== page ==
Elk are the perfect quarry for the .300 Win. Mag., but the cartridge is capable of taking any game.

 

Winchester didn’t hit the streets with its .300 magnum until 1963, almost two decades after the Weatherby appeared. To its credit, the company did not try to beat Weatherby’s speed record, even though it used the same basic .375 H&H belted-magnum case as the foundation for its new round. Instead, Winchester wisely shortened the case enough so that it would conveniently function through standard-length (.30-06 length) rifle magazines and actions.

To regain some of the lost powder capacity, they shoved the shoulder forward significantly. This left slightly less than a full caliber of neck for grabbing seated bullets. This is often criticized as a shortcoming, but I’ve never seen a .300 Win. Mag. cartridge that wouldn’t  shoot accurately due to bullets getting bumped out of alignment.

The .300 Win. Mag’s resulting power reservoir (it holds 70 to 80 grains of most suitable powders) is enough to drive 180-grain bullets 3,000 to 3,160 fps from 24-inch barrels. That is 300 to 100 fps slower than the Weatherby, but 100 to 300 fps faster than the .300 H&H. And, because the Win. Mag. doesn’t require a magnum-length action, virtually every riflemaker chambers for it, even in some lever-action and autoloading rifles.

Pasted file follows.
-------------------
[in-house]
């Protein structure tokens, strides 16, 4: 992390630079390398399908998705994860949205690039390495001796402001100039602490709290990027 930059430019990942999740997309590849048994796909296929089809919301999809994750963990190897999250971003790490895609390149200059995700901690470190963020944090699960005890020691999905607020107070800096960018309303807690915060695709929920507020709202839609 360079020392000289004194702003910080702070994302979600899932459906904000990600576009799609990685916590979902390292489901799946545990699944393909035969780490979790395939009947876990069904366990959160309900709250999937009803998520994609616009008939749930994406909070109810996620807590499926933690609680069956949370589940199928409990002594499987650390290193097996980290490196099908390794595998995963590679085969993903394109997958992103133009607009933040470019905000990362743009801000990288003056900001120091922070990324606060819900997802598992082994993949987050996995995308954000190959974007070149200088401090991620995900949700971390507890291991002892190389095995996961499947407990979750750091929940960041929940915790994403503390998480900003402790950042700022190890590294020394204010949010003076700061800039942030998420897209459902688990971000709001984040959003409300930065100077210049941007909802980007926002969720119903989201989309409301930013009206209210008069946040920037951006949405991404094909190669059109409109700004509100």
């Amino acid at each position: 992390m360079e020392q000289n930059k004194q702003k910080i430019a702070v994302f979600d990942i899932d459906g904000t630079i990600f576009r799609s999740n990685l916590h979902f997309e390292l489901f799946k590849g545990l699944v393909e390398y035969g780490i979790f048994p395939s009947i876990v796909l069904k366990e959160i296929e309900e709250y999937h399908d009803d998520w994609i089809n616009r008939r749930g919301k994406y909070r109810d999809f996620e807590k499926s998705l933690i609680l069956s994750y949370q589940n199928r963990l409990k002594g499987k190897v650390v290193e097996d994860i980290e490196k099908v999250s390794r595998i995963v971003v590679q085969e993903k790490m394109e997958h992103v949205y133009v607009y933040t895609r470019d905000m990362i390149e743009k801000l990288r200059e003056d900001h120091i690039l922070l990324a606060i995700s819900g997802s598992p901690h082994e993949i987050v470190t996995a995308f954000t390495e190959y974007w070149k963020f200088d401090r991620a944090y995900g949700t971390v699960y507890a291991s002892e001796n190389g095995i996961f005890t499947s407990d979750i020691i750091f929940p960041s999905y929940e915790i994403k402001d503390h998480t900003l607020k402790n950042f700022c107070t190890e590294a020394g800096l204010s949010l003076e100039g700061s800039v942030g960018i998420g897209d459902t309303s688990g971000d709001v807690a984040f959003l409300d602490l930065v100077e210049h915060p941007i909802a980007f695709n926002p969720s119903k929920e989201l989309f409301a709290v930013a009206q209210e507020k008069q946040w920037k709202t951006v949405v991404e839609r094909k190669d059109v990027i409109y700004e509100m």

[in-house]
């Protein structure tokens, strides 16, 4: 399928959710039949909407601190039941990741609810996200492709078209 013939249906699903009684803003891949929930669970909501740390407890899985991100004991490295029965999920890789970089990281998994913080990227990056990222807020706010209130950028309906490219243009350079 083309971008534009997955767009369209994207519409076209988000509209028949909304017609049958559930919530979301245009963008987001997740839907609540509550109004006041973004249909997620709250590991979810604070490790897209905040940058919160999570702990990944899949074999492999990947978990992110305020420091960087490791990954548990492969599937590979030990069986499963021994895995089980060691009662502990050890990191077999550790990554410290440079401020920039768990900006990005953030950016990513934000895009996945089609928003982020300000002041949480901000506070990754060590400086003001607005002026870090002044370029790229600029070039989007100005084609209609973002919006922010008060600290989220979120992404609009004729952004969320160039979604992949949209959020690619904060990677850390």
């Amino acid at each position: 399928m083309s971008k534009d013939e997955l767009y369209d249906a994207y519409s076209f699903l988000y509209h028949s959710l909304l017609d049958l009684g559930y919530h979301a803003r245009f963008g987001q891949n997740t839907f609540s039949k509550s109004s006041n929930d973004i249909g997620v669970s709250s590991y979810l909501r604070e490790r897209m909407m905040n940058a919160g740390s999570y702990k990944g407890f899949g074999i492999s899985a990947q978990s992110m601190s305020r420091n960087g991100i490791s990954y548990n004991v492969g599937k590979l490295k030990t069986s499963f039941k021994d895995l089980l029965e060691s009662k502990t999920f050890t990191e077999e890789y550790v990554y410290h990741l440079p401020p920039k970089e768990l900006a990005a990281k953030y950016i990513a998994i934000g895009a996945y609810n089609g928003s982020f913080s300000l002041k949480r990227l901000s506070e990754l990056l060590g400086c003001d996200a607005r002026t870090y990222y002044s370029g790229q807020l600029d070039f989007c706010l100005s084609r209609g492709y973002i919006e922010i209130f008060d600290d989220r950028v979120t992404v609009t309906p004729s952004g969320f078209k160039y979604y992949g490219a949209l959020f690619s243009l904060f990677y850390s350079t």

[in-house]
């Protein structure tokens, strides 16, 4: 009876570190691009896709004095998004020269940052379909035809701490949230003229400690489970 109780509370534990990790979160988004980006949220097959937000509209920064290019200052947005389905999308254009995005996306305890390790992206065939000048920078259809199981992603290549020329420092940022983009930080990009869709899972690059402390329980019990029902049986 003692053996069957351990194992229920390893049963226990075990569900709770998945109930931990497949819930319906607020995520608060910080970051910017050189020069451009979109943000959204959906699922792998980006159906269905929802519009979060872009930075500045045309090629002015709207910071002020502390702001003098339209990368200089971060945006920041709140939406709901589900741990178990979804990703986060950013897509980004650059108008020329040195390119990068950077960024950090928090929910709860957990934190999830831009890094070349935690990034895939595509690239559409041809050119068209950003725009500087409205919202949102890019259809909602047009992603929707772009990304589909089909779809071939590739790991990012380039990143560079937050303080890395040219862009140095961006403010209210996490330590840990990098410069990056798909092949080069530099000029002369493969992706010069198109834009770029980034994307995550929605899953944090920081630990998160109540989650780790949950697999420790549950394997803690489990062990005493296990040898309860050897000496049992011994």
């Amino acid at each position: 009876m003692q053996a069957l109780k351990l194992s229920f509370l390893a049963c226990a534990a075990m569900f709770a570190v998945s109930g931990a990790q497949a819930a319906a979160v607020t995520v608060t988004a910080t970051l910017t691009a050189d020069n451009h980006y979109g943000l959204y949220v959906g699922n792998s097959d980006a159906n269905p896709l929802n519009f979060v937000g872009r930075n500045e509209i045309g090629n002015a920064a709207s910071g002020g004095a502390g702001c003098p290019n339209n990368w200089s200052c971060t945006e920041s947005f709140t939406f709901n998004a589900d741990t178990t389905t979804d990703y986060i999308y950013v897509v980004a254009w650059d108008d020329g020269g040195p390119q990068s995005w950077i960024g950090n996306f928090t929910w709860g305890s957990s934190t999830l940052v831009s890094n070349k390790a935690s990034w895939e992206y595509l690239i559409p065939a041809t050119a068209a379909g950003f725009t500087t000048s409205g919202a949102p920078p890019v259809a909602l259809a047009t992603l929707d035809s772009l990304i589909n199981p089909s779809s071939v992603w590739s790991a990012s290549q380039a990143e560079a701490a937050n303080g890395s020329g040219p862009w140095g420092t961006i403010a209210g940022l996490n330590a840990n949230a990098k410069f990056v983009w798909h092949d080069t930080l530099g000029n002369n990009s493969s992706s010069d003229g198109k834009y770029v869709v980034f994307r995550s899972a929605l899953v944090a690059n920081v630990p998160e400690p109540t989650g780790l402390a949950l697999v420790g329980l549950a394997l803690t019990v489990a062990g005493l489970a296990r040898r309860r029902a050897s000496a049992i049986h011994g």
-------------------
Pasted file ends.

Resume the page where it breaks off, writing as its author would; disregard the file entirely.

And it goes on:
Free-recoil energy in an eight-pound rifle shooting full-power, 180-grain .300 Win. Mag. loads is about 28.62 foot-pounds, and the recoil velocity of that rifle is about 15.18 fps. Compare this to a .30-06 180-grain load in the same rifle; free-recoil energy is 22.4 foot-pounds and recoil velocity is 13.43 fps.

 

The world is awash in .30-caliber cartridges, but the all-around champ is (fifth from right) the .300 Win. Mag. To its left is the .300 H&H, then the .30-06. The .300 Wby. Mag. is third from the right.

 

Free recoil from a .300 Wby. Mag. hits 31.52 foot-pounds and recoil velocity climbs to 15.93 fps. The .300 Win. Mag., then, generates about as much recoil as most shooters enjoy handling, which is a big part of why this is the most popular .300 magnum cartridge in the world—and will probably remain so.

At the other end, a sleek 180-grain bullet like Winchester’s Ballistic Silvertip or AccuBond CT will deliver more than 1,750 foot-pound of energy at 500 yards, more than the .30-30 delivers at 200 yards.

Finally, like the .30-06, the .300 Win. Mag. is capable of shooting bullet weights from 100-grain plinkers to 220-grain moose and bear thumpers. You’ll probably have to load your own at these extreme ends, but that’s the price you pay for the ultimate versatility from the world’s most popular, versatile, do-everything .300 magnum.

 

For more from Ron Spomer, check out his website, ronspomeroutdoors.com, and be sure to subscribe to Sporting Classics for his rifles column and features.